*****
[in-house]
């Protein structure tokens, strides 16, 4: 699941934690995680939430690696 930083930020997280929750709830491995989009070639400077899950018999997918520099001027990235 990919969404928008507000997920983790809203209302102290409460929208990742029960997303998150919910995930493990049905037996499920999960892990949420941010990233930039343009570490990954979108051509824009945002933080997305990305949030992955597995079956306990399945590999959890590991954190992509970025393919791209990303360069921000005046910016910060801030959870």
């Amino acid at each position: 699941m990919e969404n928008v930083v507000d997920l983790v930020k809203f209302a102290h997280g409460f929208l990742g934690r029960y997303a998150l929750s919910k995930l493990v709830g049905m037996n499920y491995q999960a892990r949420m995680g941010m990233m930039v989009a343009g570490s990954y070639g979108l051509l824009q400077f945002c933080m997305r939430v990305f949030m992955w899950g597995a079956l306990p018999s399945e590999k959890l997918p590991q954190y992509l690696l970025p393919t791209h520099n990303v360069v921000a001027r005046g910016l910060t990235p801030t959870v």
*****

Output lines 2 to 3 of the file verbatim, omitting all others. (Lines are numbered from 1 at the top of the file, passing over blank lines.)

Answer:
């Protein structure tokens, strides 16, 4: 699941934690995680939430690696 930083930020997280929750709830491995989009070639400077899950018999997918520099001027990235 990919969404928008507000997920983790809203209302102290409460929208990742029960997303998150919910995930493990049905037996499920999960892990949420941010990233930039343009570490990954979108051509824009945002933080997305990305949030992955597995079956306990399945590999959890590991954190992509970025393919791209990303360069921000005046910016910060801030959870």
């Amino acid at each position: 699941m990919e969404n928008v930083v507000d997920l983790v930020k809203f209302a102290h997280g409460f929208l990742g934690r029960y997303a998150l929750s919910k995930l493990v709830g049905m037996n499920y491995q999960a892990r949420m995680g941010m990233m930039v989009a343009g570490s990954y070639g979108l051509l824009q400077f945002c933080m997305r939430v990305f949030m992955w899950g597995a079956l306990p018999s399945e590999k959890l997918p590991q954190y992509l690696l970025p393919t791209h520099n990303v360069v921000a001027r005046g910016l910060t990235p801030t959870v």